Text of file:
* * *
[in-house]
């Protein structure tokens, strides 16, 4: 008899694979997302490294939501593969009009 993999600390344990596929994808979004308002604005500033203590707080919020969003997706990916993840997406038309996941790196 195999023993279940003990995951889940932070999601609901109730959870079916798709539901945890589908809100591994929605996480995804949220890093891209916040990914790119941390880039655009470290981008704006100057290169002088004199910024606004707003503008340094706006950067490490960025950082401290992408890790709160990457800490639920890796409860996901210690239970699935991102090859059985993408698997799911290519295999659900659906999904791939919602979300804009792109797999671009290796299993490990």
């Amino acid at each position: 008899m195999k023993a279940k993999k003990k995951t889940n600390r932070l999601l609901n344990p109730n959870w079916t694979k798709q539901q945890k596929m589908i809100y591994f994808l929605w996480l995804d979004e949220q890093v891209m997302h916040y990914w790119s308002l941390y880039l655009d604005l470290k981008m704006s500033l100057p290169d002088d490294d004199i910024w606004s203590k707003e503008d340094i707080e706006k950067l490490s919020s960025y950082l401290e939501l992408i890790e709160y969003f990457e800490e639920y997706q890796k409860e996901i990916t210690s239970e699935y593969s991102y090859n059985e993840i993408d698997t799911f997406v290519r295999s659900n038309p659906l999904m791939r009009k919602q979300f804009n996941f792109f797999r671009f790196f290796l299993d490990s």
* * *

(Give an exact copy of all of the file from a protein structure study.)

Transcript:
[in-house]
């Protein structure tokens, strides 16, 4: 008899694979997302490294939501593969009009 993999600390344990596929994808979004308002604005500033203590707080919020969003997706990916993840997406038309996941790196 195999023993279940003990995951889940932070999601609901109730959870079916798709539901945890589908809100591994929605996480995804949220890093891209916040990914790119941390880039655009470290981008704006100057290169002088004199910024606004707003503008340094706006950067490490960025950082401290992408890790709160990457800490639920890796409860996901210690239970699935991102090859059985993408698997799911290519295999659900659906999904791939919602979300804009792109797999671009290796299993490990």
């Amino acid at each position: 008899m195999k023993a279940k993999k003990k995951t889940n600390r932070l999601l609901n344990p109730n959870w079916t694979k798709q539901q945890k596929m589908i809100y591994f994808l929605w996480l995804d979004e949220q890093v891209m997302h916040y990914w790119s308002l941390y880039l655009d604005l470290k981008m704006s500033l100057p290169d002088d490294d004199i910024w606004s203590k707003e503008d340094i707080e706006k950067l490490s919020s960025y950082l401290e939501l992408i890790e709160y969003f990457e800490e639920y997706q890796k409860e996901i990916t210690s239970e699935y593969s991102y090859n059985e993840i993408d698997t799911f997406v290519r295999s659900n038309p659906l999904m791939r009009k919602q979300f804009n996941f792109f797999r671009f790196f290796l299993d490990s």